I would classify these three pens as the oldest pens I have in my collection. I purchased them when I first fell into this fountain pen rabbit-hole. I thought it would be a great time to bring them into my pen rotation. They are amazing and fine writing tools. They write beautifully on all types of paper I use including plain notebook paper.

I had three bottles of ink sitting on my desk and it was easy to figure out my matching pen and ink scheme. As I’m typing this post, I’m wondering if Pilot will ever come out with other pen colors in their 823 model. I could easily enjoy an olive green or a copper colored 823. That would be so cool!

Earlier this week I was dabbling with Urban Sketching. Mostly from photographs I’ve taken. It’s a different style of sketching for me and basically learning to look and sketch quickly. I’m learning to loosen up and not worry about the details or shapes too much.

I’m hoping to take this new sketching adventure outside and in the public areas. Since it’s around 40-something degrees outside, learning to sketch quickly would be most beneficial. Now that I’m thinking about it, sitting in a warm car and sketching sounds even better. ūü§£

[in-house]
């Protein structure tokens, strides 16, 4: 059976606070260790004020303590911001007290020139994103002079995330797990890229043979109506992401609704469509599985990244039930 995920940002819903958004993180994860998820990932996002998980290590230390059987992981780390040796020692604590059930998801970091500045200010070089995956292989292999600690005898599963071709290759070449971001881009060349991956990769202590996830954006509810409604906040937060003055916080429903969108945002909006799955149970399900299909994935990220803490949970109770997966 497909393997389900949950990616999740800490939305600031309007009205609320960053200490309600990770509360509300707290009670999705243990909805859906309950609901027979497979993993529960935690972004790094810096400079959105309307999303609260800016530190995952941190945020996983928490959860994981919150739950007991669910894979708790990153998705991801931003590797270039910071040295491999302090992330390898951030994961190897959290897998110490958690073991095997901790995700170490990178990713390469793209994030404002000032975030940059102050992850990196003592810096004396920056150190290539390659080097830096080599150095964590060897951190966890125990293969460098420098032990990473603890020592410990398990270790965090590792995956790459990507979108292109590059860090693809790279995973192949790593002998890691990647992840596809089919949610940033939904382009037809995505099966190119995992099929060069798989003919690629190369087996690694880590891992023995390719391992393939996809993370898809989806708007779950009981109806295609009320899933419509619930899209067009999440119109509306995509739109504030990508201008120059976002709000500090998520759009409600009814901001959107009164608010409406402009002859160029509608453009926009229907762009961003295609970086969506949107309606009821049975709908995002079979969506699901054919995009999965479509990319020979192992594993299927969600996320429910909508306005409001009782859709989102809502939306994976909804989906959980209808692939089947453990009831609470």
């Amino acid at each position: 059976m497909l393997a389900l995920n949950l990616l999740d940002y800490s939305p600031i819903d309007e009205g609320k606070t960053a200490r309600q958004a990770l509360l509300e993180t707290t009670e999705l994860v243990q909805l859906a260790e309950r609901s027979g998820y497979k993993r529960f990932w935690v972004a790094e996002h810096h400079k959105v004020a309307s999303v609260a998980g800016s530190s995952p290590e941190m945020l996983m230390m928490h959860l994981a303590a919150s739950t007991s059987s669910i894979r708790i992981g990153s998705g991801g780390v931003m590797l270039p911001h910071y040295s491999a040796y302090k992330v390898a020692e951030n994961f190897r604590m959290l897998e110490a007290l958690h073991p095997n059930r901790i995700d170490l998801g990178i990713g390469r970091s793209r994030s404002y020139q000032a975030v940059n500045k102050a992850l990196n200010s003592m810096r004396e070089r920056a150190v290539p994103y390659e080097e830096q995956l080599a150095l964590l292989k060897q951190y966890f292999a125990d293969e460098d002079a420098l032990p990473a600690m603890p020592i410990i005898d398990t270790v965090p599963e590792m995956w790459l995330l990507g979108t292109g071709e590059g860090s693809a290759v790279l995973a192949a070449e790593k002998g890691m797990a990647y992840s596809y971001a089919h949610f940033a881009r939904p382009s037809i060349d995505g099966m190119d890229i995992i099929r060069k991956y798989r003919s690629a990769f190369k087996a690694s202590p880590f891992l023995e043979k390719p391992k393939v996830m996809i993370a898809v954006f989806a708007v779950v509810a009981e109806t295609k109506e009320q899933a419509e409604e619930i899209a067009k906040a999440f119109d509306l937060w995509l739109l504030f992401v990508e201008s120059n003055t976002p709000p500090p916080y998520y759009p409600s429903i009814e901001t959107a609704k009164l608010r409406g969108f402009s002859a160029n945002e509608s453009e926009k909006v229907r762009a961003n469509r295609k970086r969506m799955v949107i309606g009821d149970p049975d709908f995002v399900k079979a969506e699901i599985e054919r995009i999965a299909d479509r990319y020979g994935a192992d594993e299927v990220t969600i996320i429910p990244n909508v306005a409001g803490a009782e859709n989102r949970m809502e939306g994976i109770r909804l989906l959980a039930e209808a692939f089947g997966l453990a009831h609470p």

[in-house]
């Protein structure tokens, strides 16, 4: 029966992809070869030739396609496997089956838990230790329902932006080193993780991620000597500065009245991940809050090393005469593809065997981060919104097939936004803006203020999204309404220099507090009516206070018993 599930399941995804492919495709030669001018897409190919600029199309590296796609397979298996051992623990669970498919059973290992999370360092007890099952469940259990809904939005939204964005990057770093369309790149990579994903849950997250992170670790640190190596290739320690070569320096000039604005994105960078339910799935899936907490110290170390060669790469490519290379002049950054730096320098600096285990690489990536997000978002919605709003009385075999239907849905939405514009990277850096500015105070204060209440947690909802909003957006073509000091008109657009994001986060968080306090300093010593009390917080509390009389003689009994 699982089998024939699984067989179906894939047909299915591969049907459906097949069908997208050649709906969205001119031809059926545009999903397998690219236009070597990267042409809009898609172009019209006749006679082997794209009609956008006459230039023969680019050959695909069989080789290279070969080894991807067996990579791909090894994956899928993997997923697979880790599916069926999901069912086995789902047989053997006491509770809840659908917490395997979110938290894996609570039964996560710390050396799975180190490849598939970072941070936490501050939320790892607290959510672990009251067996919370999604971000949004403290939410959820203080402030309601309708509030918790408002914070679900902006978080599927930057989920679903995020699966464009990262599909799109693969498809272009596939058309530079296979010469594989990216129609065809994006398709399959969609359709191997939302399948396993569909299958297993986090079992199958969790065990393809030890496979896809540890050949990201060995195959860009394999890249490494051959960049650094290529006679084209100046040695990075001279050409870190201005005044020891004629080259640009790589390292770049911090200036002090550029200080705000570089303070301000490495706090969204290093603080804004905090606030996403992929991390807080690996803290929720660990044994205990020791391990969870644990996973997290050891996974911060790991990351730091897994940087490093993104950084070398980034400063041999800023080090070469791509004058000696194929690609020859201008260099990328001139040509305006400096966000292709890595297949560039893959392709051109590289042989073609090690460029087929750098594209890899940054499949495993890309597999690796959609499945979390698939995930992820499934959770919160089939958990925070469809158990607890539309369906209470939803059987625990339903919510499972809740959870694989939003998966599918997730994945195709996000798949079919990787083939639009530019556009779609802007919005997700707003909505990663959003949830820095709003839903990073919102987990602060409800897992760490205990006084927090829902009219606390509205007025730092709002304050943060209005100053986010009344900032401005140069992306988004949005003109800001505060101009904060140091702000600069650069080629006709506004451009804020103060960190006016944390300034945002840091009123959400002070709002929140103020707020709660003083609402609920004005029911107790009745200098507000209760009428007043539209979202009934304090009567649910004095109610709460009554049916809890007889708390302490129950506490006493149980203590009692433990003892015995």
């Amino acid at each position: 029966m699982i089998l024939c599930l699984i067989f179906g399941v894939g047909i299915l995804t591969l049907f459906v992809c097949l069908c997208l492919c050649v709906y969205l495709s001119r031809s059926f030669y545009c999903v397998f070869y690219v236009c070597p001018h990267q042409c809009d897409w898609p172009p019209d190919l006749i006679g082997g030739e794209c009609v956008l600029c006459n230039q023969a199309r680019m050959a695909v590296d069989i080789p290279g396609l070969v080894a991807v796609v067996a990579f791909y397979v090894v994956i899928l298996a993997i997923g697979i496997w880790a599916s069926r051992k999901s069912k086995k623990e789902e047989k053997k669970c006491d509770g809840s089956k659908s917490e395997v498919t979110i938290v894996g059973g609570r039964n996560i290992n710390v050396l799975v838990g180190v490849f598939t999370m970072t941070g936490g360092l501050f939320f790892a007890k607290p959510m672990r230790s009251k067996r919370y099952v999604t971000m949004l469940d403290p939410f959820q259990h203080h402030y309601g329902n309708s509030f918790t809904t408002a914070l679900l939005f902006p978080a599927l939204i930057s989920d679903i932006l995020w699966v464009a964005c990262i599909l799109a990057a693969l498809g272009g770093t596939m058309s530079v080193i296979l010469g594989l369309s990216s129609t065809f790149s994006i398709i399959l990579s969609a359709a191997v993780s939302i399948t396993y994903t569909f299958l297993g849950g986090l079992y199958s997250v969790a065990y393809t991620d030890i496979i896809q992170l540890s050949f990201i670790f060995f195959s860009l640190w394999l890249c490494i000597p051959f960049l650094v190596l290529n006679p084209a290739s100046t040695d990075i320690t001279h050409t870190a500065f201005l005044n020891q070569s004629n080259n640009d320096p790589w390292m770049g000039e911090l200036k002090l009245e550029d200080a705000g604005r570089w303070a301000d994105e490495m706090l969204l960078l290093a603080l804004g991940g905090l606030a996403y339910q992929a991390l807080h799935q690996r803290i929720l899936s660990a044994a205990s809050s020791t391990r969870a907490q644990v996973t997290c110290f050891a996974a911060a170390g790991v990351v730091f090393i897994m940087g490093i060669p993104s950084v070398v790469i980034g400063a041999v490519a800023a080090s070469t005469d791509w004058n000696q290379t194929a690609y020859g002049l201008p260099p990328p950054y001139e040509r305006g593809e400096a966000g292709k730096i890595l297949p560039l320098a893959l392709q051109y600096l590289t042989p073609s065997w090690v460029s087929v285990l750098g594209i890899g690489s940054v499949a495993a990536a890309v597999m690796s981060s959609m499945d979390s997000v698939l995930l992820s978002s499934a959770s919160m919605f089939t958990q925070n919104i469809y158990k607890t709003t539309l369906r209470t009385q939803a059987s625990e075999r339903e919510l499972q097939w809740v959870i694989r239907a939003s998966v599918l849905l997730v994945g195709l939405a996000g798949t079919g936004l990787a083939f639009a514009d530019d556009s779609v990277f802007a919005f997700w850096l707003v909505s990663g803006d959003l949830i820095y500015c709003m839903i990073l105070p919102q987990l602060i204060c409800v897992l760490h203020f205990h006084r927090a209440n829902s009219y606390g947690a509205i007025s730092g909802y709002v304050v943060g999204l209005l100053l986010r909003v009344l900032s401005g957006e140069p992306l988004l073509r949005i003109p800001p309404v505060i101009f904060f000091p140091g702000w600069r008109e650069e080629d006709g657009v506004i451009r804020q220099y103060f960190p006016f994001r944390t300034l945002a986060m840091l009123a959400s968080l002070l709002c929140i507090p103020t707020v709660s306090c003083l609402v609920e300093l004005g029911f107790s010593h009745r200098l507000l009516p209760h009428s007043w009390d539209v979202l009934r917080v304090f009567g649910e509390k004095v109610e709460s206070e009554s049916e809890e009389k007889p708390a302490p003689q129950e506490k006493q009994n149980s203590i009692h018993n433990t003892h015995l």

Pens: Leonardo Momento Zero Pietra Marina (Fine). Pilot Custom 823 Amber (Fine). Visconti Vertigo Orange (Fine)

Inks: Van Dieman’s Ink Tamar Pinot Noir and Eucalyptus Regnans. Robert Oster Aussie Brown.

Paper: Rhodia

Day 2 at the Pen Show

Did this get your attention?

I was up early with Hubby and we went down to the hotel restaurant to have an early breakfast.

My gluten-free breakfast

After breakfast, I walked Hubby out to the garage as he was heading home for the day and then coming back the next day to check out the pen show and to take me out to dinner.

I had my ink journal with me and decided to head to the Ink Testing Tables to swatch some inks. Back in 2019, the ink tables were located in the small ballroom. This year, they had relocated the ink tables along the hallway outside the main ballroom. That was a brilliant idea! That meant the smaller ballroom had the custom pen turners and and fountain pen blank designers all in one room. How convenient!